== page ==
And the Grammy goes to …
Teton County, Wyoming.
It was a busy summer ’round these parts. There were fires, potato trucks run amok and nuisance bears and bison that got themselves into trouble in the Greater Yellowstone Ecosystem. But while all of that was happening — and, in some cases, before — Jackson and the rest of Teton County were doing what it always does in the sparse, few summer months: getting down.
The backdrop for that yearly getdown was, of course, the music brought to town by the Center for the Arts, JacksonHoleLive, the Million Dollar Cowboy Bar, among others on this side of the pass, and Grand Targhee Resort and the Teton Valley Foundation’s on the other.
And, boy, was it a big year.
The artists that came through Teton County had won at least of 16 Grammy Awards by the time they took the stage across town — a number that doesn’t even take into account the artists’ 57 total nominations. And it wasn’t like all of those awards were a few decades old, though some groups like the Nitty Gritty Dirt Band nabbed their first win in 1989.
Portugal The Man’s 2017 win was the most recent. That group played the Center for the Arts’ Midsummer Melt show. Another band, Midland, which headlined the Cowboy’s inaugural Million Dollar Music Fest, picked up Grammy nominations in the same year. The Wood Brothers, who closed out JacksonHoleLive’s regularly scheduled summer programming, did so in 2018.
But Grammy counting only scratches the surface.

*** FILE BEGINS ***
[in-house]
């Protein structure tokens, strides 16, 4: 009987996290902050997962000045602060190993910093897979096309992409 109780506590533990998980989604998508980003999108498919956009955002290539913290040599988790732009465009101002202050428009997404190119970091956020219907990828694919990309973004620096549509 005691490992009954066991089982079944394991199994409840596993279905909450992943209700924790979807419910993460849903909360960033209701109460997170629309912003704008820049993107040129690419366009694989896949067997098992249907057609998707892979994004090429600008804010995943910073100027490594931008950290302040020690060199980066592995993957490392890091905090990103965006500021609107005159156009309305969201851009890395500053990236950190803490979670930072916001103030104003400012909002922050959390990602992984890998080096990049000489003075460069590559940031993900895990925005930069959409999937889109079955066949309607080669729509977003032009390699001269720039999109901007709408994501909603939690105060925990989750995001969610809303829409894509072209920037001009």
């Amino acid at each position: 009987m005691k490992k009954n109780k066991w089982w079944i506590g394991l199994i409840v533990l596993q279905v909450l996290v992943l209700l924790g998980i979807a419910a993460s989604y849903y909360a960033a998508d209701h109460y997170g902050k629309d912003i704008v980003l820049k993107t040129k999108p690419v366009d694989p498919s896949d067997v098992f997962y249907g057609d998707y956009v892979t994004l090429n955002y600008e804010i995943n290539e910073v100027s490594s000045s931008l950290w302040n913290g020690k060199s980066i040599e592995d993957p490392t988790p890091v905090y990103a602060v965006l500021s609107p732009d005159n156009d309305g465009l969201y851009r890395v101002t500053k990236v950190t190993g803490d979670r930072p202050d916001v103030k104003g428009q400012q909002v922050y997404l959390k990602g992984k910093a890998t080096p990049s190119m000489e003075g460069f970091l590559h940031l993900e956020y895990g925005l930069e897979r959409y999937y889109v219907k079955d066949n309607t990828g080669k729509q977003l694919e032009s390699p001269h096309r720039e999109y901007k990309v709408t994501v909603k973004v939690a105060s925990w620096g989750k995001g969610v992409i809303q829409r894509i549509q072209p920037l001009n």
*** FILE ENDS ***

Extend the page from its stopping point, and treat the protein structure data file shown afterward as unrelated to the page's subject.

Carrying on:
There were artists like Hayes Carll, who did pick up a Grammy nomination in 2015 but sneakily cleaned up at the Austin Music Awards two years later, winning six awards.
At least two other bands picked up Austin-specific awards, three others, including Lake Street Dive, had been noticed at the Americana Music Awards, and the Teton County Library managed to bag a performance from Lucky Diaz and the Family Jam Band, the first-ever American band to win a Latin Grammy.
So, yes, focusing on Grammys and other awards, it was a big summer.
But underground and local acts also found a stage. There were the bands that played Fire in the Mountains, the musicians that played the Hootenanny — in September at the center, as well as throughout the rest of the summer — and, of course, Karee Miller Jaeger, who returned to the scene with her new band, Sister Karee and the Other Brothers.
No matter which way you slice it, it was busy. The News&Guide put together this photo roundup — and online gallery — to reflect.
Enjoy the photos and get some rest before the winter spins up. The Pink Garter Theatre’s winter lineup should be coming out soon, and, next week, the center’s planning to announce a slate of December shows.
There’s more grooves, Grammys and good times on the increasingly snowy horizon.
— Billy Arnold, Scene Editor